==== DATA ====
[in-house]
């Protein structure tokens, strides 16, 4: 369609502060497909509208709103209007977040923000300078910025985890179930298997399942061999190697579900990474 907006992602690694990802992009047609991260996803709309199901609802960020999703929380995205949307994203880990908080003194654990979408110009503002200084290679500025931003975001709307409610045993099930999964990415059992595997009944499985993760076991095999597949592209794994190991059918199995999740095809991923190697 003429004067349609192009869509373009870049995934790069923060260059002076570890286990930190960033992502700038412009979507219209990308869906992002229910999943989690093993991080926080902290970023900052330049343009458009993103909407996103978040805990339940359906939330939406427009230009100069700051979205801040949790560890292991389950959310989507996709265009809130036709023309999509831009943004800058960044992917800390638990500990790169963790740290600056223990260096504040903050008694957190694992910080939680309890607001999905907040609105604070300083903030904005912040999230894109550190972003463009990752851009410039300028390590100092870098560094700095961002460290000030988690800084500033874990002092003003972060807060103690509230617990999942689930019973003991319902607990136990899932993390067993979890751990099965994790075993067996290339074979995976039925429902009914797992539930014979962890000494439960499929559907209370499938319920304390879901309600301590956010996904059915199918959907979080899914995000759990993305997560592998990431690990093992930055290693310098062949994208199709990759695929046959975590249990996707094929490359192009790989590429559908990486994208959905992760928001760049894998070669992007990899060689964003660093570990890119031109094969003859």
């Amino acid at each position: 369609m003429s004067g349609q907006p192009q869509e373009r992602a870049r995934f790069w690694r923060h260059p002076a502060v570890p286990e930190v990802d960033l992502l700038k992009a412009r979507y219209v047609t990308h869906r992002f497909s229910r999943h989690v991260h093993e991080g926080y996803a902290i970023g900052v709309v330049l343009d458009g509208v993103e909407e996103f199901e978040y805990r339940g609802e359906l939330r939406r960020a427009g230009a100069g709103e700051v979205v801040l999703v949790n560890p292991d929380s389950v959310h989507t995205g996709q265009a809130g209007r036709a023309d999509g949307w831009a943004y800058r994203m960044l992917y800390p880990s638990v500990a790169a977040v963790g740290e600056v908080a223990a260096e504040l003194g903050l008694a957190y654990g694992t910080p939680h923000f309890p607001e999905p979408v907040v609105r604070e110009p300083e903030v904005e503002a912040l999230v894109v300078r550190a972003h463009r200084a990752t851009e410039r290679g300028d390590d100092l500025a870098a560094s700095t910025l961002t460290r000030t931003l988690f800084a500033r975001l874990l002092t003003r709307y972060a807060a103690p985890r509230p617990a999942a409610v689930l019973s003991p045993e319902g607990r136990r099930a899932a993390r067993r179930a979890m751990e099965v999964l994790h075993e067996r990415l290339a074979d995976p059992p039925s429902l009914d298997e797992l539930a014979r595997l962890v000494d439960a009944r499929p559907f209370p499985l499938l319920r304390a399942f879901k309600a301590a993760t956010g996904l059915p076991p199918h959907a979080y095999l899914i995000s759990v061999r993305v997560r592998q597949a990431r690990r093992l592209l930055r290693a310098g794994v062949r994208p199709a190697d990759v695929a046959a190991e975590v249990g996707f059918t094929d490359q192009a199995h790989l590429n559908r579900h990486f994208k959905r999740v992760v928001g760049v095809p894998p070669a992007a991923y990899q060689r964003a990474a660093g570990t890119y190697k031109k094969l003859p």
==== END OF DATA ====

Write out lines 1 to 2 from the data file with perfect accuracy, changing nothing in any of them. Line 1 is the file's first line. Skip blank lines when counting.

[in-house]
């Protein structure tokens, strides 16, 4: 369609502060497909509208709103209007977040923000300078910025985890179930298997399942061999190697579900990474 907006992602690694990802992009047609991260996803709309199901609802960020999703929380995205949307994203880990908080003194654990979408110009503002200084290679500025931003975001709307409610045993099930999964990415059992595997009944499985993760076991095999597949592209794994190991059918199995999740095809991923190697 003429004067349609192009869509373009870049995934790069923060260059002076570890286990930190960033992502700038412009979507219209990308869906992002229910999943989690093993991080926080902290970023900052330049343009458009993103909407996103978040805990339940359906939330939406427009230009100069700051979205801040949790560890292991389950959310989507996709265009809130036709023309999509831009943004800058960044992917800390638990500990790169963790740290600056223990260096504040903050008694957190694992910080939680309890607001999905907040609105604070300083903030904005912040999230894109550190972003463009990752851009410039300028390590100092870098560094700095961002460290000030988690800084500033874990002092003003972060807060103690509230617990999942689930019973003991319902607990136990899932993390067993979890751990099965994790075993067996290339074979995976039925429902009914797992539930014979962890000494439960499929559907209370499938319920304390879901309600301590956010996904059915199918959907979080899914995000759990993305997560592998990431690990093992930055290693310098062949994208199709990759695929046959975590249990996707094929490359192009790989590429559908990486994208959905992760928001760049894998070669992007990899060689964003660093570990890119031109094969003859």